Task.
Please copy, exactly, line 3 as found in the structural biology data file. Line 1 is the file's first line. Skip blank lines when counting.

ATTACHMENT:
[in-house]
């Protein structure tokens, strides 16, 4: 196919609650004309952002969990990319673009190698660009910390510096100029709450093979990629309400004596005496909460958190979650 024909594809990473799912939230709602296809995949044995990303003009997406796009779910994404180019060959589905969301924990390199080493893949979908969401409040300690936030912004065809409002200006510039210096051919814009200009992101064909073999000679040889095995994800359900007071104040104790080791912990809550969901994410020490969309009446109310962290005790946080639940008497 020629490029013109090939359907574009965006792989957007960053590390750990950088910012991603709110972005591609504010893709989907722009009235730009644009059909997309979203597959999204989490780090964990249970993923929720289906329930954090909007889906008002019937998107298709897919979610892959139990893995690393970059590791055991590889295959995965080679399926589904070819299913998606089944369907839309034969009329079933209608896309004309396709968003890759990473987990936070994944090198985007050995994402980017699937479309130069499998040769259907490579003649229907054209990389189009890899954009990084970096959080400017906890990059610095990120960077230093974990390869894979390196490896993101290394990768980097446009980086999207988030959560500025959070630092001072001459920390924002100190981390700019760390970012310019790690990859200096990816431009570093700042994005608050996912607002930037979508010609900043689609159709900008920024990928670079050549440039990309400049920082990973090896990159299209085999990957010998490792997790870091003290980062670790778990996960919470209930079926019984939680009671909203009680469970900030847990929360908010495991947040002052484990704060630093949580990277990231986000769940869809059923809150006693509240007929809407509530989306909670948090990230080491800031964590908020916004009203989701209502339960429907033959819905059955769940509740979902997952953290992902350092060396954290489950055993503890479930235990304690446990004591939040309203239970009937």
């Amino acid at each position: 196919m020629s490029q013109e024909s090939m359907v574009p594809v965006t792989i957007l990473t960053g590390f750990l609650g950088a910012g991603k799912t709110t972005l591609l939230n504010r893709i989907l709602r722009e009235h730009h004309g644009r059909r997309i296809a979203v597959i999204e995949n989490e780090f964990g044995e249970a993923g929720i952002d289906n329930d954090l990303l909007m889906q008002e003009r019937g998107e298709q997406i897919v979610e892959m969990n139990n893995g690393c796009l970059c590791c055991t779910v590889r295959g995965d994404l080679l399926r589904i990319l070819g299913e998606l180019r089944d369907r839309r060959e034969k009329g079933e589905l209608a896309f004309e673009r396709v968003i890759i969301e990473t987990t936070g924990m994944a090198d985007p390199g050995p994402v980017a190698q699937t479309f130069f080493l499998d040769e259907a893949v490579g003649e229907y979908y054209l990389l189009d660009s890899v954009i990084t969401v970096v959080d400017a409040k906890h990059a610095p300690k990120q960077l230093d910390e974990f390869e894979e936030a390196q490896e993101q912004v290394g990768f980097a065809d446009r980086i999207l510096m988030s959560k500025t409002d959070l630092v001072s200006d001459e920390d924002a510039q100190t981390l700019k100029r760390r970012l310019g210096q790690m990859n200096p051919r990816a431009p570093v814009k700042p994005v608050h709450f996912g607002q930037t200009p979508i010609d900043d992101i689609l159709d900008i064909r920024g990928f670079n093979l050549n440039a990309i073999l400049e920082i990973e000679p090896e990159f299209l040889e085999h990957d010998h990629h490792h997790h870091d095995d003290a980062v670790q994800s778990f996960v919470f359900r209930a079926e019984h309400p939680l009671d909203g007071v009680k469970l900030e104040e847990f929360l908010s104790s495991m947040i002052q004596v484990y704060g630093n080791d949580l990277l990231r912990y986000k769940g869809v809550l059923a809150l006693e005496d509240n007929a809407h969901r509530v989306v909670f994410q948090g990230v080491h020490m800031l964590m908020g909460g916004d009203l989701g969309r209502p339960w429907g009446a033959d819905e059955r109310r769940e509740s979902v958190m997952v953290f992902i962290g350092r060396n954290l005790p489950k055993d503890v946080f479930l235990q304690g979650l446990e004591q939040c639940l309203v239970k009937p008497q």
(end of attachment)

């Amino acid at each position: 196919m020629s490029q013109e024909s090939m359907v574009p594809v965006t792989i957007l990473t960053g590390f750990l609650g950088a910012g991603k799912t709110t972005l591609l939230n504010r893709i989907l709602r722009e009235h730009h004309g644009r059909r997309i296809a979203v597959i999204e995949n989490e780090f964990g044995e249970a993923g929720i952002d289906n329930d954090l990303l909007m889906q008002e003009r019937g998107e298709q997406i897919v979610e892959m969990n139990n893995g690393c796009l970059c590791c055991t779910v590889r295959g995965d994404l080679l399926r589904i990319l070819g299913e998606l180019r089944d369907r839309r060959e034969k009329g079933e589905l209608a896309f004309e673009r396709v968003i890759i969301e990473t987990t936070g924990m994944a090198d985007p390199g050995p994402v980017a190698q699937t479309f130069f080493l499998d040769e259907a893949v490579g003649e229907y979908y054209l990389l189009d660009s890899v954009i990084t969401v970096v959080d400017a409040k906890h990059a610095p300690k990120q960077l230093d910390e974990f390869e894979e936030a390196q490896e993101q912004v290394g990768f980097a065809d446009r980086i999207l510096m988030s959560k500025t409002d959070l630092v001072s200006d001459e920390d924002a510039q100190t981390l700019k100029r760390r970012l310019g210096q790690m990859n200096p051919r990816a431009p570093v814009k700042p994005v608050h709450f996912g607002q930037t200009p979508i010609d900043d992101i689609l159709d900008i064909r920024g990928f670079n093979l050549n440039a990309i073999l400049e920082i990973e000679p090896e990159f299209l040889e085999h990957d010998h990629h490792h997790h870091d095995d003290a980062v670790q994800s778990f996960v919470f359900r209930a079926e019984h309400p939680l009671d909203g007071v009680k469970l900030e104040e847990f929360l908010s104790s495991m947040i002052q004596v484990y704060g630093n080791d949580l990277l990231r912990y986000k769940g869809v809550l059923a809150l006693e005496d509240n007929a809407h969901r509530v989306v909670f994410q948090g990230v080491h020490m800031l964590m908020g909460g916004d009203l989701g969309r209502p339960w429907g009446a033959d819905e059955r109310r769940e509740s979902v958190m997952v953290f992902i962290g350092r060396n954290l005790p489950k055993d503890v946080f479930l235990q304690g979650l446990e004591q939040c639940l309203v239970k009937p008497q």